While some teens might use the Internet to catch up with their friends, Nick Anderson and Ana Slavin took a look at social networking Web sites and realized they were teeming with potenital young donors for a charitable cause.
The Massachusetts teens decided to raise funds for the plight in Darfur and challenged other teens across the country to pitch in through Facebook and MySpace.
"I think our generation has a general willingness to be activists and to go out and do good things," Slavin said. "But we, as teenagers, have always been kind of overlooked, and to be given this kind of empowerment the students and teenagers have really just taken off with it."
Slavin and Anderson have become so notable they were invited to Capitol Hill this week to speak out on the crisis.
During the hearing, Slavin emphasized the need for teenagers to get involved with these types of causes.
"Our generation knows it will inherit a world with staggering problems. We simply can't wait for others to change the world," Slavin said. "We must start now."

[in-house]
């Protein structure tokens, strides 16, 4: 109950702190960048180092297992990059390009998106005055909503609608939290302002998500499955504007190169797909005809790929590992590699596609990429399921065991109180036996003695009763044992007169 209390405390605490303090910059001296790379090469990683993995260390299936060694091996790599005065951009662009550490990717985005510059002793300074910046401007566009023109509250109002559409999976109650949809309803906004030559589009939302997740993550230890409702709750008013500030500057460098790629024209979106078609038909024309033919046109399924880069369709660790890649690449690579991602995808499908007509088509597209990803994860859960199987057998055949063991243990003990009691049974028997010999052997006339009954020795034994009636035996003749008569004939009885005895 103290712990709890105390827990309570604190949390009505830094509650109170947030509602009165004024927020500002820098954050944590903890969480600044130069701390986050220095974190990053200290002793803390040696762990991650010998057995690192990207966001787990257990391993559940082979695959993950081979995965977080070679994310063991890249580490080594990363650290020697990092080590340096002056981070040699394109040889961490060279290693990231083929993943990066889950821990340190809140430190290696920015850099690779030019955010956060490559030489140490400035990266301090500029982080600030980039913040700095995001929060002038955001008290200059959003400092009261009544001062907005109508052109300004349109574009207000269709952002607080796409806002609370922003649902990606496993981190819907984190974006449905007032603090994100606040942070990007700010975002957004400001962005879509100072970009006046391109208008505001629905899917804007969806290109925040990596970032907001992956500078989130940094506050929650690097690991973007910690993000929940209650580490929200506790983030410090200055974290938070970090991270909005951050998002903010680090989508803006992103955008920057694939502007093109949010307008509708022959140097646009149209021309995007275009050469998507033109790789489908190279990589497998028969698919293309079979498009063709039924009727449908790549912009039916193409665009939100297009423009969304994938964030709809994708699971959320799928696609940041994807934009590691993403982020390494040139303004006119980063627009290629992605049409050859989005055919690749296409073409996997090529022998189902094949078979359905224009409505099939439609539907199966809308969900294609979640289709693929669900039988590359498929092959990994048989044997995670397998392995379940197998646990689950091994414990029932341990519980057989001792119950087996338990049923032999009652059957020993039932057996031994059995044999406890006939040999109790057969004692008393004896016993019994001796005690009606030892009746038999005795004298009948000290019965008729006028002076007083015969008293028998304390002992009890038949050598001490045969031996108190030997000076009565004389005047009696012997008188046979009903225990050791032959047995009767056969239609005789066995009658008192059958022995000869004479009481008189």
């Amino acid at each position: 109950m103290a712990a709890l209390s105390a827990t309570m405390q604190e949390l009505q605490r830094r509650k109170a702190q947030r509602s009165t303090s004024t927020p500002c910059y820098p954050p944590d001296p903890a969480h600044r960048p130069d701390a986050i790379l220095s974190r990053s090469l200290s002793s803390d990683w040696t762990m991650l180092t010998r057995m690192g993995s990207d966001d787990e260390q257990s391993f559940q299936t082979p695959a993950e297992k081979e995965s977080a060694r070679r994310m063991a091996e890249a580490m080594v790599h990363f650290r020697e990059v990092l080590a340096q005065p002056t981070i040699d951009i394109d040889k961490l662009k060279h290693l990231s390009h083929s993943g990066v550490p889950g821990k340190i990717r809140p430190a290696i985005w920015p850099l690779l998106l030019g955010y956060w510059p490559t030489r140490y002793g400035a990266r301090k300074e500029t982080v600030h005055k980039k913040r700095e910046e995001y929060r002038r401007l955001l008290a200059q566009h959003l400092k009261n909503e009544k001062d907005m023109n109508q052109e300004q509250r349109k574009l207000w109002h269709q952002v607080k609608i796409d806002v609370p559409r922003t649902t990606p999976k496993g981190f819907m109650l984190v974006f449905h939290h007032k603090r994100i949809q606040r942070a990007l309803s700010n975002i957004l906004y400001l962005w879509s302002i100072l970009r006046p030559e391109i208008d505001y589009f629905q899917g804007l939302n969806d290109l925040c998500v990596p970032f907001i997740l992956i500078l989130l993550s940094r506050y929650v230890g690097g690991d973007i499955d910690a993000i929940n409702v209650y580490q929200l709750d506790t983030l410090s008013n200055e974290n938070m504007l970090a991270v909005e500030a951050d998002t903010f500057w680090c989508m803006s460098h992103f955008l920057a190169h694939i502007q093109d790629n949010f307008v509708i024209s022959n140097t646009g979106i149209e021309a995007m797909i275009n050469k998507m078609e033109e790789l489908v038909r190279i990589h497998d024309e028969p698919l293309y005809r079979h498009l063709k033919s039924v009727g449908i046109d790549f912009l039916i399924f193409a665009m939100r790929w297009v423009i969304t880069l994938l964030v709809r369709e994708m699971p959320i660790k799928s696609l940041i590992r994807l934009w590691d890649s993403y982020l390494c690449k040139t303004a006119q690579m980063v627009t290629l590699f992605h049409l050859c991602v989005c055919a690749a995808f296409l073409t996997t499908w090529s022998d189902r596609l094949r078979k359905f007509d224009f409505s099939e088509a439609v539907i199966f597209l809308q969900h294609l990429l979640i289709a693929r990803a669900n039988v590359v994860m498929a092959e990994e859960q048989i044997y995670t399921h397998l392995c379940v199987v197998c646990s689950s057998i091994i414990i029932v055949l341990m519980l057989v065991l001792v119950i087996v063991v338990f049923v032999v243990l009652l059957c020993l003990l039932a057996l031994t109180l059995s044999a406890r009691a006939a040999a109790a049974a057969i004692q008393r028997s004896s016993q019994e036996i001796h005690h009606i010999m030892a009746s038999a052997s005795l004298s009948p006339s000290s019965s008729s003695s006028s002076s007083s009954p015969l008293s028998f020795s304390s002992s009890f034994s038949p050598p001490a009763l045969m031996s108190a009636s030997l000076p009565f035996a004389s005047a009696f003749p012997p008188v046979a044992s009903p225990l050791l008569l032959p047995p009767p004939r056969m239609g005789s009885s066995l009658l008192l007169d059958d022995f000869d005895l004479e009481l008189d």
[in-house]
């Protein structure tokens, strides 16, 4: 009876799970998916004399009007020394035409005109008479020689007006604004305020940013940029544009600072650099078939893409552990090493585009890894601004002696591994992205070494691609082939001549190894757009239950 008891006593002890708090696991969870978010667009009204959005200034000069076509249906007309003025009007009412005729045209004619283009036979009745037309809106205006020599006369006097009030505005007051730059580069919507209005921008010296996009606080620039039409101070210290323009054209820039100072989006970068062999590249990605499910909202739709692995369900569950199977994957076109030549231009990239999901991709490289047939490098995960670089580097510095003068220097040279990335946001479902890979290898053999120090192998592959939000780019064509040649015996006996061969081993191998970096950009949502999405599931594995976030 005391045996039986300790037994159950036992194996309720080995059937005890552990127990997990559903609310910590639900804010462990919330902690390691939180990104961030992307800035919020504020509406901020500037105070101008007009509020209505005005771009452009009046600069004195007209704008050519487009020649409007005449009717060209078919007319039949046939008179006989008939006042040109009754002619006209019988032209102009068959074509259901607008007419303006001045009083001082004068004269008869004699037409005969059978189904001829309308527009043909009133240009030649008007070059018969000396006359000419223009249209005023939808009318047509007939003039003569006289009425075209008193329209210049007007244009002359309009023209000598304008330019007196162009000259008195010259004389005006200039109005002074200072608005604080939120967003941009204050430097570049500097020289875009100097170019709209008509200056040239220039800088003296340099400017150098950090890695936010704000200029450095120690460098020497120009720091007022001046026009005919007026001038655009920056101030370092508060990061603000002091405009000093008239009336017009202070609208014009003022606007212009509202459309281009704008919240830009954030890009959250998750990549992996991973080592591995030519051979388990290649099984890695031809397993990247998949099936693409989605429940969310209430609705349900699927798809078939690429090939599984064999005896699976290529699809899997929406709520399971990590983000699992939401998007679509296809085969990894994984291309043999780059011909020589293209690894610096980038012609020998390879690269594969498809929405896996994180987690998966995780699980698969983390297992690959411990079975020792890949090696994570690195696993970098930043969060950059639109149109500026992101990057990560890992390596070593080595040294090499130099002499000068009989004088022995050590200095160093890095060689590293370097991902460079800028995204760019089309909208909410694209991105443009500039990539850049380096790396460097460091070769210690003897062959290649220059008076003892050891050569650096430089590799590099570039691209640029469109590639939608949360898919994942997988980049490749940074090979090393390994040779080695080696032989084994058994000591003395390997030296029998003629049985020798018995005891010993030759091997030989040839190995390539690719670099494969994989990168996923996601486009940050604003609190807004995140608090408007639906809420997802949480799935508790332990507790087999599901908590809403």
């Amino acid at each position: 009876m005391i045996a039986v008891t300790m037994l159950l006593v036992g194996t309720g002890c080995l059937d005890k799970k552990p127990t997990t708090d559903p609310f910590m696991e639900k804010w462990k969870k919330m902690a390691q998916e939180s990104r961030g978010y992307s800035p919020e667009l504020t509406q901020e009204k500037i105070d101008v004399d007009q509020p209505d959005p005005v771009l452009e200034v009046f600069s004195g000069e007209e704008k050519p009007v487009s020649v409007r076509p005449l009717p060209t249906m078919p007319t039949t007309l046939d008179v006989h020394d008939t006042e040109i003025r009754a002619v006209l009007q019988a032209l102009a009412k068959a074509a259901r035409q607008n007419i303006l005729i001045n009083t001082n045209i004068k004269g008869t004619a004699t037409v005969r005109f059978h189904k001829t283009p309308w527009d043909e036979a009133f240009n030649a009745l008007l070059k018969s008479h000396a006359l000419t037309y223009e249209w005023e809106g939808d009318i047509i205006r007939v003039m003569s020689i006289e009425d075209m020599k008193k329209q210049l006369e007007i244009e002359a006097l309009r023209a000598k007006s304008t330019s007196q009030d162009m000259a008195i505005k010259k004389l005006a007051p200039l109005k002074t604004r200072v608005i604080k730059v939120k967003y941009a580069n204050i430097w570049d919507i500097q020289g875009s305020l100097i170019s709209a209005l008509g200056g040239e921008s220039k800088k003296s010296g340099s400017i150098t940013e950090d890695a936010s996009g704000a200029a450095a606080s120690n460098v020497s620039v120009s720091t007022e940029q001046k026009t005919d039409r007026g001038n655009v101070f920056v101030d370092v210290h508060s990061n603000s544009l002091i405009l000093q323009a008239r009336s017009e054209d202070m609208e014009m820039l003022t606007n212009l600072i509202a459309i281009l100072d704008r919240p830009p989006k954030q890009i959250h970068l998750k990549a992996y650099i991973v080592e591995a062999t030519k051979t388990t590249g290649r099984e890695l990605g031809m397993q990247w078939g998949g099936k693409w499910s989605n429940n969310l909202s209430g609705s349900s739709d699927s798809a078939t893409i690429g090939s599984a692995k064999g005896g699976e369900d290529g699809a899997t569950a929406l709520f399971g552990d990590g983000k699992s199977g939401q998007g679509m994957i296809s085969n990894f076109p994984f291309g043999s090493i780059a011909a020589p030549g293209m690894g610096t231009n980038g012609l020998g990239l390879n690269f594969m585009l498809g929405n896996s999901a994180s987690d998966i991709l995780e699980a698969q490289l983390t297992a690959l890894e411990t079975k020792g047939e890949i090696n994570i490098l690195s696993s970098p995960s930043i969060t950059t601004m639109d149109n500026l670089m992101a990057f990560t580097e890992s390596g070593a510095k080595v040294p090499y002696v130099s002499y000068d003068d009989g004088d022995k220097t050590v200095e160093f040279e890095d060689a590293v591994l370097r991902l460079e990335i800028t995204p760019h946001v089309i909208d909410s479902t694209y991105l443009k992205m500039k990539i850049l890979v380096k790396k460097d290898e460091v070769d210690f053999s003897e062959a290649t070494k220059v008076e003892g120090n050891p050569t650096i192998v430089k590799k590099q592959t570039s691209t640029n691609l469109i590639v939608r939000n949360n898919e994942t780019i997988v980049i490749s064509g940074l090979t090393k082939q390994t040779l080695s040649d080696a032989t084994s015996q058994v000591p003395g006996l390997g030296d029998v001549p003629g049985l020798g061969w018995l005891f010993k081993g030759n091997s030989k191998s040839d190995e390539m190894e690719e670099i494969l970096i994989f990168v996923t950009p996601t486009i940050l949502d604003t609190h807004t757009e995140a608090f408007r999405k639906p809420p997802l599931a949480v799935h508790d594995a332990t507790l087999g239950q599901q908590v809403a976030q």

"In the United States, we are quite comfortable, a blessing in striking contrast to what is occurring in the Darfur region of the Sudan," Anderson added.
When they launched Dollars for Darfur, Slavin and Anderson set a goal to raise $200,000 during this past school year. By April they'd beat that number and have now raised $310,000 in contributions.
Anderson knew if he wanted to reach teens, he would have to go online.
"It's a challenge that tries to harness the voice of teenagers around the country on the issue of the genocide in Darfur and get them involved by using social networks Facebook and MySpace," Anderson said.
"We started out very simply by inviting our friends to join our Facebook and MySpace pages," Slavin said.
Then through Web word of mouth they galvanized 2,500 high schools to get involved.
"We received everything from loose change to hundreds of dollars from students," Slavin said.
That loose change added up, and now half of the $300,000 will be used to fund advocacy efforts to end the genocide in Darfur. The remaining $150,000 will go directly to humanitarian aid for Darfuri refugees, a cause Anderson feels is in grave need of attention.
"I think it is absolutely unbelievable, especially after the horrors of World War II, and we said 'never again' to not step forward and put an end to such an atrocity sooner," he said.
Anderson said it's his "moral obligation" to help those in need and not allow genocide to exist, "because human life is valuable -- just as valuable as any American life."
For more information contact: www.savedarfur.org